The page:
Sometimes, you need to integrate third-party platforms such as Google's Data Studio or Retool, but when your preferred platform does not support the common SSL/TLS certificate authorities' root certificates, you can run into trouble establishing a connection to your PlanetScale database.
When you enable SSL/TLS in your preferred tool, you sometimes stumble upon fields such as
Client Key, or
Client Cert, which normally only exist for the user to add their organization's self-signed SSL/TLS certificate. Remember, that's the case where you act as your own certificate authority and issue your own SSL/TLS certificates, which is not needed in the context of PlanetScale.
If you leave these fields blank and hope for the best, you normally encounter an error message such as this one:
Unable to get local issuer's certificate.
We can make use of these fields, though, to work around the issue.
You can construct PlanetScale's SSL/TLS certificate chain manually for cases where you cannot install additional software or when a third party only allows you to upload a self-signed SSL/TLS certificate. You can then take that certificate chain and reference it in your application's configuration or paste it in the previously mentioned
CA Cert field.
To be able to build the full chain, you will need to download our SSL/TLS certificate as well as Let's Encrypt's intermediate and root certificates, and concatenate them. When you do this, make sure that the server's certificate goes first, followed by any intermediary, and finally by the root certificate. All certificates need to be in the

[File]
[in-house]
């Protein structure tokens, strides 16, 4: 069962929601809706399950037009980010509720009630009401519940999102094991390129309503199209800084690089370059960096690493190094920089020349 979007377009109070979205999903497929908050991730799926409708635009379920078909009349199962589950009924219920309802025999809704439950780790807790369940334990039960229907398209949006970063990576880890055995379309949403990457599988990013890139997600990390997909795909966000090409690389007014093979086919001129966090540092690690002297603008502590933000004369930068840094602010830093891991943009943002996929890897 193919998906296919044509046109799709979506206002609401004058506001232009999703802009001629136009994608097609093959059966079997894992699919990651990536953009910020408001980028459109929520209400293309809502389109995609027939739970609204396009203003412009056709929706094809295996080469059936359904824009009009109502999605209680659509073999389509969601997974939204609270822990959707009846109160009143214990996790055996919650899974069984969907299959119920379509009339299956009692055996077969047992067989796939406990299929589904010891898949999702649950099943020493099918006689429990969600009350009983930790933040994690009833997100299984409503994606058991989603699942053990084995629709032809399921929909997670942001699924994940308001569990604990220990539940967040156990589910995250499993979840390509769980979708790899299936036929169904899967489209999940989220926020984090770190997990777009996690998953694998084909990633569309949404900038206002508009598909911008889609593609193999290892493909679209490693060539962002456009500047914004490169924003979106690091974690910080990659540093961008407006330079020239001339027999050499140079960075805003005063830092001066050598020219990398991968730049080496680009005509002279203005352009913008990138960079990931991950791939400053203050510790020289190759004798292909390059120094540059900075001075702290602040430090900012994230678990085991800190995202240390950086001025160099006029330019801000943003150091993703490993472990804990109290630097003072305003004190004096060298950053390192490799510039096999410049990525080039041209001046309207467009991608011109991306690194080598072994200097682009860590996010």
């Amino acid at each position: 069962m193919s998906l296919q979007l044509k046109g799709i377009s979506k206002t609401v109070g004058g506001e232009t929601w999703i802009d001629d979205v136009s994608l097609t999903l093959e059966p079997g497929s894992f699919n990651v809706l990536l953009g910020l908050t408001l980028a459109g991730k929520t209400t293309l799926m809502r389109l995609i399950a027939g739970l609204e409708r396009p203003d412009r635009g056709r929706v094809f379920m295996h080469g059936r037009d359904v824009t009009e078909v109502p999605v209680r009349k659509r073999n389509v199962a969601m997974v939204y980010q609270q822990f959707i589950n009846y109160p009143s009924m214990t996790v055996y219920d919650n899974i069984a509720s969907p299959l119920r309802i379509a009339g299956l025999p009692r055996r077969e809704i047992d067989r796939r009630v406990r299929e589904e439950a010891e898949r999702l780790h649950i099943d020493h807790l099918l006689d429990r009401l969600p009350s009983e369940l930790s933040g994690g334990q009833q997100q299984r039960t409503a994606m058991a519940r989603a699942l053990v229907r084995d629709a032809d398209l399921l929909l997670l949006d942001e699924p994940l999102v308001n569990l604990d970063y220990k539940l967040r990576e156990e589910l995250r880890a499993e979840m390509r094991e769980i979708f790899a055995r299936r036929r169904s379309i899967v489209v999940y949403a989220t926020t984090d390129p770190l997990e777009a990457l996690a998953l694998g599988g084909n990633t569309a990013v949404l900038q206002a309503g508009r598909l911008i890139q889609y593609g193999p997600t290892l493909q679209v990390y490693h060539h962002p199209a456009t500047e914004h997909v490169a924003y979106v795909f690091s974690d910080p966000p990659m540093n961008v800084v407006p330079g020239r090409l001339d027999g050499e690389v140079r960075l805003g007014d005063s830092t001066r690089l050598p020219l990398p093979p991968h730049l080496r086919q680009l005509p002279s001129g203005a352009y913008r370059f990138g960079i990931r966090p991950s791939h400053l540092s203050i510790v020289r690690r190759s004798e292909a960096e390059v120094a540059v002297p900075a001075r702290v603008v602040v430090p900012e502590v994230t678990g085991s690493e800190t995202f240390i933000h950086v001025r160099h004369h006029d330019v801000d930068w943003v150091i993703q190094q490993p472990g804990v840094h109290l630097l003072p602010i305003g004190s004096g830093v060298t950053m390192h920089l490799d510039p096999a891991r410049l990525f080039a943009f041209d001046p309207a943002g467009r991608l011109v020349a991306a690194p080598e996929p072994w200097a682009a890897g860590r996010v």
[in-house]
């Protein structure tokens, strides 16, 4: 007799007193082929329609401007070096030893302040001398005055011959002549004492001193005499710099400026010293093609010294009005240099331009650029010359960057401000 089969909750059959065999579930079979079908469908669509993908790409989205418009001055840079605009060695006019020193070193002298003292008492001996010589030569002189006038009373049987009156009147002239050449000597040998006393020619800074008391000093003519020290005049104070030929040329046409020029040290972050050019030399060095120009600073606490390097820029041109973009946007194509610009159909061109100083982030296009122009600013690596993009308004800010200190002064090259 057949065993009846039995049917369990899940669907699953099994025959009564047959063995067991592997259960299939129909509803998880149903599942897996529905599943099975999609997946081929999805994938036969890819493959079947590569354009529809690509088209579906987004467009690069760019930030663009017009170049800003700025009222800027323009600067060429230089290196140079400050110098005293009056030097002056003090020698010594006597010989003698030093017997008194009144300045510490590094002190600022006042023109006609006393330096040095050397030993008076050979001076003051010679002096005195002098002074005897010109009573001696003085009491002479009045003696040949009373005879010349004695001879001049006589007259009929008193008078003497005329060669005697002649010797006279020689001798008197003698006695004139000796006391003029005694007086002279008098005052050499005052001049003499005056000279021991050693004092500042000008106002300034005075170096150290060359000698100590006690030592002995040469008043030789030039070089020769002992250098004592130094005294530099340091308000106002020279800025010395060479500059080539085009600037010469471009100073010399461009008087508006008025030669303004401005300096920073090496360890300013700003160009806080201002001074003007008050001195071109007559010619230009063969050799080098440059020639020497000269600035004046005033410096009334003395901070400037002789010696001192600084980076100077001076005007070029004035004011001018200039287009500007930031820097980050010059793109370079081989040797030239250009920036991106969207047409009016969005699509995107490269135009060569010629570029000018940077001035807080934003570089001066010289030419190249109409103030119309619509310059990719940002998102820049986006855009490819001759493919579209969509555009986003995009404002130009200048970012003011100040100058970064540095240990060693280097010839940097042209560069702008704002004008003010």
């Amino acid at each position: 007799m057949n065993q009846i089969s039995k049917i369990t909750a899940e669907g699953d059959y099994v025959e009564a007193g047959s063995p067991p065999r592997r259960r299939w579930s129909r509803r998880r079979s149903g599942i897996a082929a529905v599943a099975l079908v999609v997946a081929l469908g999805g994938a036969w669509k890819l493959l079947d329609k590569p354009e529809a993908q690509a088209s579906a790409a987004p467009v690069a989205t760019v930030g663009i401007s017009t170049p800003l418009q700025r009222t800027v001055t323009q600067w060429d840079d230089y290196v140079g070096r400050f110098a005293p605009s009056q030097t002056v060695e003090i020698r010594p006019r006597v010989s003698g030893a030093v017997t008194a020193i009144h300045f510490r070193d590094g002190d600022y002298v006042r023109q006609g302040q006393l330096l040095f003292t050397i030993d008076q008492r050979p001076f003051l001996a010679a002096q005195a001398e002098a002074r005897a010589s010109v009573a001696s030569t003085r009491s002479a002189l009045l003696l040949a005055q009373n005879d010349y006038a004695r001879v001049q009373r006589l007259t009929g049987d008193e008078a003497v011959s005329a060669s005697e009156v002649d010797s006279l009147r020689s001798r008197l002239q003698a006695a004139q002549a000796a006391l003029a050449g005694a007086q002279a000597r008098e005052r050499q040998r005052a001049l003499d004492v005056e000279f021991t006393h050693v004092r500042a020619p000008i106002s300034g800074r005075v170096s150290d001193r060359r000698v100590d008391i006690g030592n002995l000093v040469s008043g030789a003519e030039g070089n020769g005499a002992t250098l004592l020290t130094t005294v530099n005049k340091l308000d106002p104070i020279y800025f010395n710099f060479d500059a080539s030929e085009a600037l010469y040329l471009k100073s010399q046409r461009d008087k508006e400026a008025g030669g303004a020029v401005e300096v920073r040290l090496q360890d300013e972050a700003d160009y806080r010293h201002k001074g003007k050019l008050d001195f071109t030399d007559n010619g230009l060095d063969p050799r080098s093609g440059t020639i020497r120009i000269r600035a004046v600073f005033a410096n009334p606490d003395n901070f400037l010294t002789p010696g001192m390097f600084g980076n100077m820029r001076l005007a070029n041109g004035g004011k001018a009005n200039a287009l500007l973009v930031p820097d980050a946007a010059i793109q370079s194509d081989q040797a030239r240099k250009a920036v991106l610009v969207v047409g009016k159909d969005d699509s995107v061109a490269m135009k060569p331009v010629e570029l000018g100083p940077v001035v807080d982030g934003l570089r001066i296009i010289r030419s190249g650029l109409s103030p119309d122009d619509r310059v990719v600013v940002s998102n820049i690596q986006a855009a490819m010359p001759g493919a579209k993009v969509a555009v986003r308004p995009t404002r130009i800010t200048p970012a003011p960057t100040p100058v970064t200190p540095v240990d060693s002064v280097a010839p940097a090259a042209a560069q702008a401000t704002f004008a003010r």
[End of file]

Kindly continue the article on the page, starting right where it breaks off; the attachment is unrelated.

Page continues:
In a nut-shell, you're looking at something like this:
cat planetscale.pem intermediate-cert.pem root-cert.pem > planetscale-certificate-chain.pem
The root and intermediate certificates for Let's Encrypt can be downloaded from their website, our certificate you can easily get through
openssl. You can also download it through the browser, but you would need to convert it into the
.pem format afterwards, so using
openssl is the easiest option:
openssl s_client -connect www.planetscale.com:443 </dev/null 2>/dev/null | openssl x509 -inform pem -text -certopt no_header,no_pubkey,no_subject,no_issuer,no_signame,no_version,no_serial,no_validity,no_extensions,no_sigdump,no_aux,no_extensions > planetscale.pem
For your convenience, below you will find our current, full certificate chain: